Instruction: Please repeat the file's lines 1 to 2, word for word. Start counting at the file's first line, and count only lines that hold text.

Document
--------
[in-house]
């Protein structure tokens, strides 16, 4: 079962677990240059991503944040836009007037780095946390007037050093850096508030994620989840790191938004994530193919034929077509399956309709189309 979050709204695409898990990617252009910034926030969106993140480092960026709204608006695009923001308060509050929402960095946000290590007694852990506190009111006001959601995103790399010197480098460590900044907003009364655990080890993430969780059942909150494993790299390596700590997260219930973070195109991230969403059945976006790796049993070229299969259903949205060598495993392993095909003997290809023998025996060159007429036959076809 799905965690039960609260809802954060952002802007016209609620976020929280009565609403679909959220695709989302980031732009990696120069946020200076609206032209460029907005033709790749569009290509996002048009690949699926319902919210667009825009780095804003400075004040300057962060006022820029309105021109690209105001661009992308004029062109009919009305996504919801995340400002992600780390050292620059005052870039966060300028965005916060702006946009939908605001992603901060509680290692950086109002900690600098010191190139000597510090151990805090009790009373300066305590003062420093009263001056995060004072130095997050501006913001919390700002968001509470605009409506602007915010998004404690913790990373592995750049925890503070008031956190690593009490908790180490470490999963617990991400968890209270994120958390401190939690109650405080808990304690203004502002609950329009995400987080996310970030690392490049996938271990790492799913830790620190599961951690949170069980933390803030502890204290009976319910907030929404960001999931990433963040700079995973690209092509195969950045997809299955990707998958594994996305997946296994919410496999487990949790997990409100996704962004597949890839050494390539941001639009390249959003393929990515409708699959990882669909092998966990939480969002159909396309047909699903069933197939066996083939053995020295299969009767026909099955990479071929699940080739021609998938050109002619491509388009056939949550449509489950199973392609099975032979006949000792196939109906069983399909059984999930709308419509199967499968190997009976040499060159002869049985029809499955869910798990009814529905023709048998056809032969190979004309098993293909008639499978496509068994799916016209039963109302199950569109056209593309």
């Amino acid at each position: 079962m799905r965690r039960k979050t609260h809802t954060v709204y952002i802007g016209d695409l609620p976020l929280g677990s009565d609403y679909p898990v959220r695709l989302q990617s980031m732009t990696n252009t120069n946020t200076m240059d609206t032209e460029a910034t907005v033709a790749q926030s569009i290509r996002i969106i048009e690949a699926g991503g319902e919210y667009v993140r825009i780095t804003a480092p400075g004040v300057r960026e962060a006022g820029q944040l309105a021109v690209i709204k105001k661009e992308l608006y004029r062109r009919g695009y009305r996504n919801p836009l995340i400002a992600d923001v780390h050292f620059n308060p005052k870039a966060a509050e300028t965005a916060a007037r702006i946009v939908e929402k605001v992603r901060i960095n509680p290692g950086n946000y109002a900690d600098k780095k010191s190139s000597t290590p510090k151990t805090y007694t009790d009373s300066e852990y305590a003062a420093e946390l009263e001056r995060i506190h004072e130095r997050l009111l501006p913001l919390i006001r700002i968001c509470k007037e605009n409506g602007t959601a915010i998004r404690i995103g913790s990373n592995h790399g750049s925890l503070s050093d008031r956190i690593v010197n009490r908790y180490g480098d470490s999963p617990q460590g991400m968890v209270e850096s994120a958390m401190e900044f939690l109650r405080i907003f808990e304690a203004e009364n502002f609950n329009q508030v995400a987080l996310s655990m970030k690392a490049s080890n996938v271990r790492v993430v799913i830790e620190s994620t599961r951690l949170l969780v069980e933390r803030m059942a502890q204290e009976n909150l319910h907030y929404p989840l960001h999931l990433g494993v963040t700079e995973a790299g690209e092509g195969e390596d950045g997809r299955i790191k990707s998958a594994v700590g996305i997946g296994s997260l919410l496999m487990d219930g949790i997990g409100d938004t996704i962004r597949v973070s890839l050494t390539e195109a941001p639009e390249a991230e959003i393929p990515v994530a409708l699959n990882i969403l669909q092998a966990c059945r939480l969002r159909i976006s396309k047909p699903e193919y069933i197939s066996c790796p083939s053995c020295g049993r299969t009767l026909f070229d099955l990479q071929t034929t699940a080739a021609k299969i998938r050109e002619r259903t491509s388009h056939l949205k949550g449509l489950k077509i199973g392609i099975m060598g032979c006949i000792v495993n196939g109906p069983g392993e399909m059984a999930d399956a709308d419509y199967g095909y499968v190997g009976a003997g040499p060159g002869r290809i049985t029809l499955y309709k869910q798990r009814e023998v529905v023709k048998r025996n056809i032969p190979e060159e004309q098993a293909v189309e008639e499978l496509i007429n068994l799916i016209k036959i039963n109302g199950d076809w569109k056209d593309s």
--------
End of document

[in-house]
């Protein structure tokens, strides 16, 4: 079962677990240059991503944040836009007037780095946390007037050093850096508030994620989840790191938004994530193919034929077509399956309709189309 979050709204695409898990990617252009910034926030969106993140480092960026709204608006695009923001308060509050929402960095946000290590007694852990506190009111006001959601995103790399010197480098460590900044907003009364655990080890993430969780059942909150494993790299390596700590997260219930973070195109991230969403059945976006790796049993070229299969259903949205060598495993392993095909003997290809023998025996060159007429036959076809 799905965690039960609260809802954060952002802007016209609620976020929280009565609403679909959220695709989302980031732009990696120069946020200076609206032209460029907005033709790749569009290509996002048009690949699926319902919210667009825009780095804003400075004040300057962060006022820029309105021109690209105001661009992308004029062109009919009305996504919801995340400002992600780390050292620059005052870039966060300028965005916060702006946009939908605001992603901060509680290692950086109002900690600098010191190139000597510090151990805090009790009373300066305590003062420093009263001056995060004072130095997050501006913001919390700002968001509470605009409506602007915010998004404690913790990373592995750049925890503070008031956190690593009490908790180490470490999963617990991400968890209270994120958390401190939690109650405080808990304690203004502002609950329009995400987080996310970030690392490049996938271990790492799913830790620190599961951690949170069980933390803030502890204290009976319910907030929404960001999931990433963040700079995973690209092509195969950045997809299955990707998958594994996305997946296994919410496999487990949790997990409100996704962004597949890839050494390539941001639009390249959003393929990515409708699959990882669909092998966990939480969002159909396309047909699903069933197939066996083939053995020295299969009767026909099955990479071929699940080739021609998938050109002619491509388009056939949550449509489950199973392609099975032979006949000792196939109906069983399909059984999930709308419509199967499968190997009976040499060159002869049985029809499955869910798990009814529905023709048998056809032969190979004309098993293909008639499978496509068994799916016209039963109302199950569109056209593309």